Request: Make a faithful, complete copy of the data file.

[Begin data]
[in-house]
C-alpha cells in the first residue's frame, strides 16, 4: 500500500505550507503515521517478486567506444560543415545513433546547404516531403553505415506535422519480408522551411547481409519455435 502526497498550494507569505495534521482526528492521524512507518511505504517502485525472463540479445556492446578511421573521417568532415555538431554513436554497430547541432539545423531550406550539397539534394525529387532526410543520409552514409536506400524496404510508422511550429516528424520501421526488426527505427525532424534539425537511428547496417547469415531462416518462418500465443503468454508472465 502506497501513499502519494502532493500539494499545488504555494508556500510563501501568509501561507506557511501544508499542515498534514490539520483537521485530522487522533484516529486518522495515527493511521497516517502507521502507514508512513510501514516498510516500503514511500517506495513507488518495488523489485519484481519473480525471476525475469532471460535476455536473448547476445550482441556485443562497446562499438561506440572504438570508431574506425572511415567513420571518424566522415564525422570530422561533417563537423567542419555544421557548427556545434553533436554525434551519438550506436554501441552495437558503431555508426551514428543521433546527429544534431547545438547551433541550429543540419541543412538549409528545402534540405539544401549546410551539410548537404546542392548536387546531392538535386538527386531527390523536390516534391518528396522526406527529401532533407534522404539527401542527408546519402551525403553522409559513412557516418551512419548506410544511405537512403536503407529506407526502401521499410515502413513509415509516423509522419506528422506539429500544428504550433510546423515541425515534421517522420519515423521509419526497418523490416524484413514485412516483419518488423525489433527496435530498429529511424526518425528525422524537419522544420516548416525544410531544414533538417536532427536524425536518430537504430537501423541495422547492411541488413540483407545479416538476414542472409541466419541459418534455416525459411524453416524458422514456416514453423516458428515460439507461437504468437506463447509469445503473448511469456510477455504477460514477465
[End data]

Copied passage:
[in-house]
C-alpha cells in the first residue's frame, strides 16, 4: 500500500505550507503515521517478486567506444560543415545513433546547404516531403553505415506535422519480408522551411547481409519455435 502526497498550494507569505495534521482526528492521524512507518511505504517502485525472463540479445556492446578511421573521417568532415555538431554513436554497430547541432539545423531550406550539397539534394525529387532526410543520409552514409536506400524496404510508422511550429516528424520501421526488426527505427525532424534539425537511428547496417547469415531462416518462418500465443503468454508472465 502506497501513499502519494502532493500539494499545488504555494508556500510563501501568509501561507506557511501544508499542515498534514490539520483537521485530522487522533484516529486518522495515527493511521497516517502507521502507514508512513510501514516498510516500503514511500517506495513507488518495488523489485519484481519473480525471476525475469532471460535476455536473448547476445550482441556485443562497446562499438561506440572504438570508431574506425572511415567513420571518424566522415564525422570530422561533417563537423567542419555544421557548427556545434553533436554525434551519438550506436554501441552495437558503431555508426551514428543521433546527429544534431547545438547551433541550429543540419541543412538549409528545402534540405539544401549546410551539410548537404546542392548536387546531392538535386538527386531527390523536390516534391518528396522526406527529401532533407534522404539527401542527408546519402551525403553522409559513412557516418551512419548506410544511405537512403536503407529506407526502401521499410515502413513509415509516423509522419506528422506539429500544428504550433510546423515541425515534421517522420519515423521509419526497418523490416524484413514485412516483419518488423525489433527496435530498429529511424526518425528525422524537419522544420516548416525544410531544414533538417536532427536524425536518430537504430537501423541495422547492411541488413540483407545479416538476414542472409541466419541459418534455416525459411524453416524458422514456416514453423516458428515460439507461437504468437506463447509469445503473448511469456510477455504477460514477465